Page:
Sheikha Hoor has long witnessed the breadth of cultural links between the UAE and African countries, particularly in places like Sudan and Tanzania. Over the years, she has worked with art historian, curator, and critic Salah Hassan to stage several African and African Diaspora-focused exhibitions, including the Ibrahim El Salahi show at the Sharjah Museum that later moved to the Tate Modern. There was also the Khartoum School exhibition in 2017 on Sudanese Modernism, and the Egyptian Surrealism show staged in Cairo in 2016.
The last two years have witnessed a growth of similar African art shows and collaborations in Dubai. Last January, Alserkal Avenue’s Lawrie Shabibi staged an exhibition of works by Ghanaian artist Serge Attukwei Clottey in collaboration with Gallery 1957 from Accra, Ghana. There was also the Africa by Design pop-up exhibition featuring works by a selection of Africa’s leading designers at Alserkal Avenue in October 2017. Most recently, Al Quoz-based Akka Projects, a space dedicated to promoting contemporary art from Sub Saharan Africa, staged Africa… & the 54 other countries: Focus on Kenya, another pop-up exhibition at Alserkal Avenue offering, one might read, a subversive message: Africa is not a country. This month, Akka Projects, in collaboration with the Ismaili Centre in Dubai, will host Inspiring Change: A Photographic Journey of Mohamed ‘Mo’ Amin, revealing a series of poignant works by the late Kenyan photographer.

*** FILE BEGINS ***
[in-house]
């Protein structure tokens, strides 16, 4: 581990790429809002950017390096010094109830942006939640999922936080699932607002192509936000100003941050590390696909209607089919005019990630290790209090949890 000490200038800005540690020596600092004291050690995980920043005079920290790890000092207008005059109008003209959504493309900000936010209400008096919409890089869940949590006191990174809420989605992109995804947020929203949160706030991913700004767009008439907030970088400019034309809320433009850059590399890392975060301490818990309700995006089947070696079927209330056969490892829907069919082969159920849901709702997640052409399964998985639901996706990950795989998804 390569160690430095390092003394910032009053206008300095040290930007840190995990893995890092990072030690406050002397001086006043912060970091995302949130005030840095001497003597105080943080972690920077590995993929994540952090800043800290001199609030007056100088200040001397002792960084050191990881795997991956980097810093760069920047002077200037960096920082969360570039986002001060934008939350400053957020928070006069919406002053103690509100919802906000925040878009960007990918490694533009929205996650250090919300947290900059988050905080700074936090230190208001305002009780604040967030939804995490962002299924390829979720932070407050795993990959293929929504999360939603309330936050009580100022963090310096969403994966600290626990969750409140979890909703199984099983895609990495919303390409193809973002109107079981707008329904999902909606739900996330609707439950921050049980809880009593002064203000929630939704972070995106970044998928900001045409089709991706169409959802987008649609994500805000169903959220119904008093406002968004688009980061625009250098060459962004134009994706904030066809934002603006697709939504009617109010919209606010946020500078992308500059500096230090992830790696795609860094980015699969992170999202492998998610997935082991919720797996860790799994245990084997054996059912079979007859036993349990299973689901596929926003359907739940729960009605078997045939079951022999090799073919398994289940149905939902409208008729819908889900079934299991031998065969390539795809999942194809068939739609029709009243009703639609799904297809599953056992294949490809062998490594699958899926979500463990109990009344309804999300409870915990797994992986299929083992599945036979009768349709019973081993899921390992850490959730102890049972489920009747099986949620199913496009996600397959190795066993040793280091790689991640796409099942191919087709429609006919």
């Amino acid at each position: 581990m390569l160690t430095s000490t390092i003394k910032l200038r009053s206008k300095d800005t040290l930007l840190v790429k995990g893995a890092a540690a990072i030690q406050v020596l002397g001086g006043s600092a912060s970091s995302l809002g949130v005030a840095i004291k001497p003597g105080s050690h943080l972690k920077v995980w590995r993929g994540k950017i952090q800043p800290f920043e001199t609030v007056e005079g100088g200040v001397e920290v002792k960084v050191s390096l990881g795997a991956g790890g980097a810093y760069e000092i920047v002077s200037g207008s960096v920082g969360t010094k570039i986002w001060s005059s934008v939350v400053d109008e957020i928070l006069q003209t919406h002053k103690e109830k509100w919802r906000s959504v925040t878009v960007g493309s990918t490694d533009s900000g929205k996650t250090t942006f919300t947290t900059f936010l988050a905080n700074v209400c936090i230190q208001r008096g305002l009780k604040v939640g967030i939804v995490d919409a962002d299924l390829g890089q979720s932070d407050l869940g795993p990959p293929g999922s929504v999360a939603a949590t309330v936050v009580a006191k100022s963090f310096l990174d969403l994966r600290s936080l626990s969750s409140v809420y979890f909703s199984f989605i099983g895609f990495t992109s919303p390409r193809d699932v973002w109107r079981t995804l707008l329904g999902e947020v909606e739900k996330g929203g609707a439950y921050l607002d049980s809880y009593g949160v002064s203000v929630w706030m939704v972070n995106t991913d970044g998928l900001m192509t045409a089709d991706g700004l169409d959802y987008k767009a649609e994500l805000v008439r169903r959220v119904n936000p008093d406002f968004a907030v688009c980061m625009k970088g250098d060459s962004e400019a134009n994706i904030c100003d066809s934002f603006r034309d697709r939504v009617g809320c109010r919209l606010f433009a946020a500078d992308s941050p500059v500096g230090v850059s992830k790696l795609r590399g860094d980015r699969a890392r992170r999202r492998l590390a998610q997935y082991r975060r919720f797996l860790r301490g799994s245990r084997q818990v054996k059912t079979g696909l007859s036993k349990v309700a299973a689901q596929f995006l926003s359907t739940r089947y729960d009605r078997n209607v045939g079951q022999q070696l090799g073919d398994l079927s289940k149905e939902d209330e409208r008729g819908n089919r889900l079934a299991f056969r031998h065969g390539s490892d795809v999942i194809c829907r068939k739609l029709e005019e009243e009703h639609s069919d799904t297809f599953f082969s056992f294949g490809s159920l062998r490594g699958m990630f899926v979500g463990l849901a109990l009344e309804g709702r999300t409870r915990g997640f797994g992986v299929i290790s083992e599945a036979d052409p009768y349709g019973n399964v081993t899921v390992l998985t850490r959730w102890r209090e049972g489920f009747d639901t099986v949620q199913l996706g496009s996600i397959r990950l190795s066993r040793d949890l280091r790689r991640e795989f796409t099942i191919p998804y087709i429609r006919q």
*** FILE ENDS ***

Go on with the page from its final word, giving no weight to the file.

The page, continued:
Tastes of contemporary African art can be found at a variety of events and exhibitions this March in the UAE. At the Sharjah Biennial 14, entitled Leaving the Echo Chamber, a number of artists from Africa and the Diaspora will show their work, including Candice Breitz from South Africa; Meschac Gaba from Benin; Algerian-French Mohamed Bourouissa; British-Nigerian Leo Asemota, and Otobong Nkanga with Emeke Ogboh from Nigeria and Belgium. African American and African British artists include Jace Clayton, Lubaini Himid, Torkwase Dyson, Isabel Lewis, and Hannah Black.